Direct evidence, on an atomic scale, is presented for the enhancement of damage production per projectile ion in metallic diatomic molecular ion (dimer) irradiations of tungsten as compared to monatomic ion (monomer) irradiations. Irradiations were performed in situ at ≲10 K, in a field-ion microscope, employing 20 keV Ag+ and W+ ions and the results are compared with 40 keV W+2 and Ag+2 ion bombardments; the average energy per ion is 20 keV. The energy and mass of the dimers are such that the collision cascades are nonlinear. By directly counting the number of vacancies in individual depleted zones, produced by the different ions, it was demonstrated that the number of vacancies produced per incoming ion of the dimer is 1.55 times greater than the number of vacancies produced per monomer. The depleted zones produced in the near-surface region, by the W+2 dimers, give rise to void-like contrast effects. Whereas the W+ monomers do not produce the void-like contrast of the W+2 ions. This result can only be understood if significant rearrangement of vacancies had occurred after the dynamic development of the collision cascade. The presence of voids is explained employing a nucleation and growth model. The average diameter (〈λ〉) of the depleted zones created by 20 keV Ag+ and W+ monomers is 17.5 Å, while 〈λ〉 is 28.5 Å for the Ag+2 and W+2 dimers. Thus the depleted zones created by the dimers are larger than those produced by the monomers, but not twice as large. This indicates that the collision cascades, in the case of the dimer irradiations, overlapped to a certain degree. In addition, the radial distribution and the first nearest-neighbor clusters functions for the vacancies in the depleted zones are presented and compared for the monomer and dimer ion irradiations.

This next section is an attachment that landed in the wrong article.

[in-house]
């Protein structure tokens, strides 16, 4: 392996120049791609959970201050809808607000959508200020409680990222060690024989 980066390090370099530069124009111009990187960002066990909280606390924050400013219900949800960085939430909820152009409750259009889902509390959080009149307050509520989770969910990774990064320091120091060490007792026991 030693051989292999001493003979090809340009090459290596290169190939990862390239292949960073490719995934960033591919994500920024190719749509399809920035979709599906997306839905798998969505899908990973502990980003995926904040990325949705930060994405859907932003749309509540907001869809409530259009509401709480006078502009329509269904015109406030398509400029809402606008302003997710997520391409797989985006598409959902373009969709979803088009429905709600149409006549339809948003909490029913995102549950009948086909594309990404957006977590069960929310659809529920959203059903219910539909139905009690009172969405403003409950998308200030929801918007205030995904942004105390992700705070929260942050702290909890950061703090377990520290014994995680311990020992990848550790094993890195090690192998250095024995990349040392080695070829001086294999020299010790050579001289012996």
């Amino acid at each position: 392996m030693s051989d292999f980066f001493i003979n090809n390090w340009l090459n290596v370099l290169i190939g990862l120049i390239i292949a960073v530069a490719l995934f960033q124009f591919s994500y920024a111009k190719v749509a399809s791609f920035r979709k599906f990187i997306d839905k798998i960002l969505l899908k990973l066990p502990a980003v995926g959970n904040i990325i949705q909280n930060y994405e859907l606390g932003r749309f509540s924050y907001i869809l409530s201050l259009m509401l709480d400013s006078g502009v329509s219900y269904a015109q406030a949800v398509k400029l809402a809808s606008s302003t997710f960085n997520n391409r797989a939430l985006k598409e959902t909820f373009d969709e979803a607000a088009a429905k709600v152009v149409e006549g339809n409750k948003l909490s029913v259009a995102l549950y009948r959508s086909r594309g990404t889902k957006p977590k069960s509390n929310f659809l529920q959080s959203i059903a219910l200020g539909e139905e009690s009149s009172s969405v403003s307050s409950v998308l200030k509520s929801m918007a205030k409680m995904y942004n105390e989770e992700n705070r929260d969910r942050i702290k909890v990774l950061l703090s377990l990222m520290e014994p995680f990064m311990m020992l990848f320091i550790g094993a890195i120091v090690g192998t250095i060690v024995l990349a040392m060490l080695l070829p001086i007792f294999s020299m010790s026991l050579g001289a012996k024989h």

ASJC Scopus subject areas
- Physics and Astronomy(all)